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Jewish World Review
April 21, 2009
/ 27 Nissan 5769
A current pop-culture dad who is a guiding light for kids
Disney's new "Hannah Montana: The Movie" set a record for opening day at the box office for a G-rated live action film, according to the Associated Press: more than $17 million. (It took in $34 million for the weekend.)
I helped contribute to the "take" when I took my four kids, including three girls 12 and under, to see the film on opening day.
In the "Hannah Montana" series and now the movie based on Miley Cyrus' character, dad (Billy Ray Cyrus) is portrayed as loving, wise and able to help his kids make sound decisions.
Surveying the long lines of young teen girls literally panting with anticipation to get into the movie, I soon realized that this was the "Sex and City" for the tween set. But we were able to sail past them for the most part, as I had pre-bought our tickets. Why? Because I love the "Hannah Montana" series, the hit Disney show that spawned the movie.
For the uninitiated, in the hit show, Miley Stewart (Miley Cyrus) is a teenager who lives two lives one as an ordinary school kid while in the other she secretly doubles as superstar teen phenomena Hannah Montana. That's how she gets to live the "Best of Both Worlds," the title of her signature hit.
It's not just that the show is so wholesome, and by the way the movie literally could not have been cleaner. (Note to Hollywood: I hope this hit shows that families want more of that kind of fare.)
It's not just that its premise is delightfully impossible what teen superstar could hide her true identity? It's not that "Miley Stewart" has a great sense of humor, with more than a little edge of sweet sarcasm, which I confess I like. And yes, somehow I am able to put aside moral concerns about the fact she is, well, living a double life.
What I really love about it all is her dad. Miley Cyrus' real life father, Billy Ray Cyrus of "Achy Breaky Heart" fame, plays widowed on-screen dad Robby Ray Stewart. No, I don't have a crush on the man. I just appreciate that he plays the all too rare on-screen role of a father who is gasp! not just crazy about his kids Miley and on-screen brother Jackson, but also is wiser than his children. A dad whose kids really need him to guide them, lead them to right thinking on various dilemmas, or quite often just rein them in.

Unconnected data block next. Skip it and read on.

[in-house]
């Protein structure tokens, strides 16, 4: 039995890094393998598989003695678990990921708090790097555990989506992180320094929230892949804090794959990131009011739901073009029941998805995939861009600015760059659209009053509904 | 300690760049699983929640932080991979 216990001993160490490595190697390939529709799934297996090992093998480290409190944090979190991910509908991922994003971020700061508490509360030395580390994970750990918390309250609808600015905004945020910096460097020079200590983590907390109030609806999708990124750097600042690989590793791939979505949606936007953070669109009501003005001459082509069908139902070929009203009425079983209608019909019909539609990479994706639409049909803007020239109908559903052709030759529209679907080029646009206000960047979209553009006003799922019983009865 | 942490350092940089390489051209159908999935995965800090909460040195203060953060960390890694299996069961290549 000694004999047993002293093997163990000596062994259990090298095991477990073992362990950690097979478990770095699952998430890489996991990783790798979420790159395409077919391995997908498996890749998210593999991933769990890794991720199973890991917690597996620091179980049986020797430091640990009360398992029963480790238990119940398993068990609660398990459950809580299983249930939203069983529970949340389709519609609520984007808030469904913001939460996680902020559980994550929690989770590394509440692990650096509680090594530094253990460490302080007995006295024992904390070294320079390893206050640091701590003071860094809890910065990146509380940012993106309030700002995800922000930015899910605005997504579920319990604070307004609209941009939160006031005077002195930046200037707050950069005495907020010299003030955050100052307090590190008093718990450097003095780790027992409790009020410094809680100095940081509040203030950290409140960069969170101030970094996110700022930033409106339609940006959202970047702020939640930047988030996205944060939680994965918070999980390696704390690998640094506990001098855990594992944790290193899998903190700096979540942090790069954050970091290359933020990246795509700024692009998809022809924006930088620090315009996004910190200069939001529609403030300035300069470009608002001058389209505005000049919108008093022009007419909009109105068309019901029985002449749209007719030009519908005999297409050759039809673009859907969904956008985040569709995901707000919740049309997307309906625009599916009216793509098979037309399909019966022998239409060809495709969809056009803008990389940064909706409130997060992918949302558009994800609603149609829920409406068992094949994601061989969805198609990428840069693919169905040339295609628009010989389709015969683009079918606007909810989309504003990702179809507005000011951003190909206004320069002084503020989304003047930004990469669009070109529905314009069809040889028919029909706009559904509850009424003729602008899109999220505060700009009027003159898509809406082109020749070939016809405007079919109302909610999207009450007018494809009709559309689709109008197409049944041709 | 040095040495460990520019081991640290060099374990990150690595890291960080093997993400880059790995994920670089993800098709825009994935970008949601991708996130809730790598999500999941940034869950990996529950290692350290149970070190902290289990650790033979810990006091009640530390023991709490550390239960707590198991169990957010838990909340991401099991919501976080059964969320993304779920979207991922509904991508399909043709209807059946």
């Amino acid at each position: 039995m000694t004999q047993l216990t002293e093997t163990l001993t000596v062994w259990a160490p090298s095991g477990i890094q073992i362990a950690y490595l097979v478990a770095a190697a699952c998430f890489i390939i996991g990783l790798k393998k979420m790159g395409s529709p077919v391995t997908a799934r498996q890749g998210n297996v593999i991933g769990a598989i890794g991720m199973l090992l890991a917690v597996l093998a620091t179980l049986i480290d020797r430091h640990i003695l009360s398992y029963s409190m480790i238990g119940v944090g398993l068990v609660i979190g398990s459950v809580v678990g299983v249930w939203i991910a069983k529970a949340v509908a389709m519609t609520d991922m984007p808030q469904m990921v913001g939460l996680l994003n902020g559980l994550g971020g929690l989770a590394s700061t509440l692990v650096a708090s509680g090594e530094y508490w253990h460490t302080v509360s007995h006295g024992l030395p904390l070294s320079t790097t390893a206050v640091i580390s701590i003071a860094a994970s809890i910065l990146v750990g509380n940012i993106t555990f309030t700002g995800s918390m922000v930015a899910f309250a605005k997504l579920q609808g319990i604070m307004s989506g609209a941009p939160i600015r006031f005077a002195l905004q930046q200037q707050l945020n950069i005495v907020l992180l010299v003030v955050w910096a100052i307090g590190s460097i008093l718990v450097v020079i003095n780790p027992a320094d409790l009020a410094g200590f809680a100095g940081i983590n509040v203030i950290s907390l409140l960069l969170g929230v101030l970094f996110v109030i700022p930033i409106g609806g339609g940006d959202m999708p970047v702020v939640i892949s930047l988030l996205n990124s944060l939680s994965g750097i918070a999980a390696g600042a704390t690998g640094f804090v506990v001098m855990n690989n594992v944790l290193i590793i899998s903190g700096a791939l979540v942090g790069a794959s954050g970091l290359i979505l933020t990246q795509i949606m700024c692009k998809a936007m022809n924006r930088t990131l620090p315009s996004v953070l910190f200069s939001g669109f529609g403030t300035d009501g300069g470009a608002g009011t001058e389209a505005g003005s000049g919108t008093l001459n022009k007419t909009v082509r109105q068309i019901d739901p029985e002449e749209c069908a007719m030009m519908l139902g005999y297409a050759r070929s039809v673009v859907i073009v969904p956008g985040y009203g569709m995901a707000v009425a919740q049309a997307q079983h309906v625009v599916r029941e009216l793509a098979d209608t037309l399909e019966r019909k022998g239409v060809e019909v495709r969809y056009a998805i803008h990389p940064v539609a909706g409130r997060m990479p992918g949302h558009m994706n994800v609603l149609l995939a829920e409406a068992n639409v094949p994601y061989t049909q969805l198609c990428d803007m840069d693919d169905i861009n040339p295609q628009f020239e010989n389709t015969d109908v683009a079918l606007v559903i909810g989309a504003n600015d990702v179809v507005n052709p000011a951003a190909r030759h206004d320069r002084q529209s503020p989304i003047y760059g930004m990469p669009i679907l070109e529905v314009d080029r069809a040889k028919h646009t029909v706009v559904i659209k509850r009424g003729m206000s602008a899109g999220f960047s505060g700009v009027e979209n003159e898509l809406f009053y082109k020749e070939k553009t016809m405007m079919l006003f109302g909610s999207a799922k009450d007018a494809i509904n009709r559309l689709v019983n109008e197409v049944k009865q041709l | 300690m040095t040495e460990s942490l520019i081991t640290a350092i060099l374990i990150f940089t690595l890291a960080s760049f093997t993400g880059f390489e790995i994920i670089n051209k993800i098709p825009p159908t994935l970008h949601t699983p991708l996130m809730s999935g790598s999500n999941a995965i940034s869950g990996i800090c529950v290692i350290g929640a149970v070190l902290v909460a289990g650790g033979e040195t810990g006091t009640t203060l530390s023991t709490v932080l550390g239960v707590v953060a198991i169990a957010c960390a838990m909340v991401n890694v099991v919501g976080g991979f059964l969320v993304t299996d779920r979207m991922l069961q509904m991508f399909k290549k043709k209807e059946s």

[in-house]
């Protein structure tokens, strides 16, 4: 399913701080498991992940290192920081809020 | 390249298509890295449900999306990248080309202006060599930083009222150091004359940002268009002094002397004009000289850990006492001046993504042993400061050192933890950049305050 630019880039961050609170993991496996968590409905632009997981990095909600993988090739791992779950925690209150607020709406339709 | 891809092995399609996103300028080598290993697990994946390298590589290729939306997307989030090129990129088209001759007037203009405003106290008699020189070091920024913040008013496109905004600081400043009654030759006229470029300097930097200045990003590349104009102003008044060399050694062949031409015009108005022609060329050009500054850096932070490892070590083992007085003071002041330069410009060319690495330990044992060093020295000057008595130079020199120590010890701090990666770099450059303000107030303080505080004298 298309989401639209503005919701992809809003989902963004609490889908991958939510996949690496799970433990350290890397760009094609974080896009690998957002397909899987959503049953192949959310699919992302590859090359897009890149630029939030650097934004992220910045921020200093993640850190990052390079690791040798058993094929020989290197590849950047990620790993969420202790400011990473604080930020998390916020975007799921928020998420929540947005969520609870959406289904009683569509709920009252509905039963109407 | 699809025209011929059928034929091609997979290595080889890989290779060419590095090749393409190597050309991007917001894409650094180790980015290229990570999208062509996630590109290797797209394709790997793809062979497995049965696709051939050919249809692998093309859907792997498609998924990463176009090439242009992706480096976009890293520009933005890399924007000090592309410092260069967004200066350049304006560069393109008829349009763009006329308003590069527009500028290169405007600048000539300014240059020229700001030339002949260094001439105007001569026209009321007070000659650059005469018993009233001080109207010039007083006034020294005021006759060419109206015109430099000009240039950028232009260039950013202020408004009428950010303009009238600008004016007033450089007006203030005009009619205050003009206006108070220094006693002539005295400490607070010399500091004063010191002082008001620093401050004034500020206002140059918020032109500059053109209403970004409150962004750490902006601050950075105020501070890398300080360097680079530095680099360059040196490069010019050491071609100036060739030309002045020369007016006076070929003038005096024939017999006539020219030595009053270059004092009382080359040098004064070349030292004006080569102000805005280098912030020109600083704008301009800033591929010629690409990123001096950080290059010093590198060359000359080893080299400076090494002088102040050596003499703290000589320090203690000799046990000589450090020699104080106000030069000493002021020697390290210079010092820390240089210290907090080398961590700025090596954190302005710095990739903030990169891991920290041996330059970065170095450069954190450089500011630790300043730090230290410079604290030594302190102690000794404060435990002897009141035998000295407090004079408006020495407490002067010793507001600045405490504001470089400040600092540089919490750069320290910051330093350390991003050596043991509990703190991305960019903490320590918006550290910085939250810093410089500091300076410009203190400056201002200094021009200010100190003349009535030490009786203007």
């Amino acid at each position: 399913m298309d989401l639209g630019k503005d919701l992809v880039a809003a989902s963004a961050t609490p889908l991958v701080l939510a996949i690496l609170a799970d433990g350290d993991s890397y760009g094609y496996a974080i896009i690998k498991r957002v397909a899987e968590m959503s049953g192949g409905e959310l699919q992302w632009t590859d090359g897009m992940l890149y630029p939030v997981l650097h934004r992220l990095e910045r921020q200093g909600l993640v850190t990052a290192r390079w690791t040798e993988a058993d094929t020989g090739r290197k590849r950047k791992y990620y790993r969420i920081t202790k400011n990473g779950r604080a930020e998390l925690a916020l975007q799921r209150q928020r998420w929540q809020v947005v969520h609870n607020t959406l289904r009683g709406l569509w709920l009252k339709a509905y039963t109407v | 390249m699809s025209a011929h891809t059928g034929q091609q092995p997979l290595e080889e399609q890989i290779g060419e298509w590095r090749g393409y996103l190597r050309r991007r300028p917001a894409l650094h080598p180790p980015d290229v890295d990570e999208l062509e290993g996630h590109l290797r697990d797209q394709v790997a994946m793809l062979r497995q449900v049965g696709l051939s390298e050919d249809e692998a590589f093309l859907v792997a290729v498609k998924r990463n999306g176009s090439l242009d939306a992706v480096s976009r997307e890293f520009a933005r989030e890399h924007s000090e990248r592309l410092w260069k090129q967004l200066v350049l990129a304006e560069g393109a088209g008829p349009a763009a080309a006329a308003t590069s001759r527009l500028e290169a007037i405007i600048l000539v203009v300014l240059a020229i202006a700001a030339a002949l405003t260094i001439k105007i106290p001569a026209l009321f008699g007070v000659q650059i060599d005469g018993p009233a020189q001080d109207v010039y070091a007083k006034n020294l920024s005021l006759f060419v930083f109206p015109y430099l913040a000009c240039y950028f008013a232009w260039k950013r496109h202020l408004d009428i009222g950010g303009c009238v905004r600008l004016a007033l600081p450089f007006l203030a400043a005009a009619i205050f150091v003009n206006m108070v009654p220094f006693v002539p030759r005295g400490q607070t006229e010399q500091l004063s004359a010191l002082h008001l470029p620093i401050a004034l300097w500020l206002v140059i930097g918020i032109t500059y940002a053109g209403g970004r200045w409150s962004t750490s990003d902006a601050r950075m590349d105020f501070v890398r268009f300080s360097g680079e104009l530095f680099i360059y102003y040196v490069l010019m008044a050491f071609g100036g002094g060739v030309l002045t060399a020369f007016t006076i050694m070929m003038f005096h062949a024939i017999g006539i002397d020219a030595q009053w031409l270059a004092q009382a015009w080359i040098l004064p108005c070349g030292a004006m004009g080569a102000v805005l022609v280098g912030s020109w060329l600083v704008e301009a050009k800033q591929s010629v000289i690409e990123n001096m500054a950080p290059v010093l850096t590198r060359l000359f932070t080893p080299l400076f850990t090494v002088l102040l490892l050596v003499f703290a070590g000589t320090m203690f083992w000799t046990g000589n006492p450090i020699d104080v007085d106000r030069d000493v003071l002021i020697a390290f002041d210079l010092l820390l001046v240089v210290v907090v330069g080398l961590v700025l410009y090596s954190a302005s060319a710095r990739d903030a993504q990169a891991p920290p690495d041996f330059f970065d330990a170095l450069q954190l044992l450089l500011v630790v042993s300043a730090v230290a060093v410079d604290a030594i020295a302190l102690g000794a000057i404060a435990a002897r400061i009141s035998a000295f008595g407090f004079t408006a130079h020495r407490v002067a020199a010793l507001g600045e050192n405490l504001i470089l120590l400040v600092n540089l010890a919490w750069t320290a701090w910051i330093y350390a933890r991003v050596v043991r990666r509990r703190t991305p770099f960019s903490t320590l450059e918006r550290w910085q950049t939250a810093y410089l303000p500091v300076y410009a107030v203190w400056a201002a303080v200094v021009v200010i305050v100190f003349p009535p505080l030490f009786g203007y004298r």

Typically in our modern pop culture, dads are depicted as bumbling fools, at best to be gotten around. It's not just Homer Simpson. Super-popular children's books The Beranstain Bears feature a loving but silly dad who always is being saved by super-smart mom. And that's if dads are there at all. Often, it's "super single mom" handling things after dad has left the scene.
Another movie we watched over the weekend, "Bedtime Stories," involves yet another mom left by her husband. It's not that this doesn't happen in real life it happened to me I just don't like the sense of, "that's what dads do if they decide not to hang around and be the family dunderhead," which seems to permeate much of the popular culture.
I let my kids know I hate that unfair characterization of fathers.
So a show like Hannah Montana that features a loving, strong, wise dad who for all his imperfections, and the times his kids occasionally get around him, is so encouraging. That's why I bought those tickets to "Hannah Montana: The Movie" early. A fun, clean film that features a loving and needed dad.
It's the best of all worlds.
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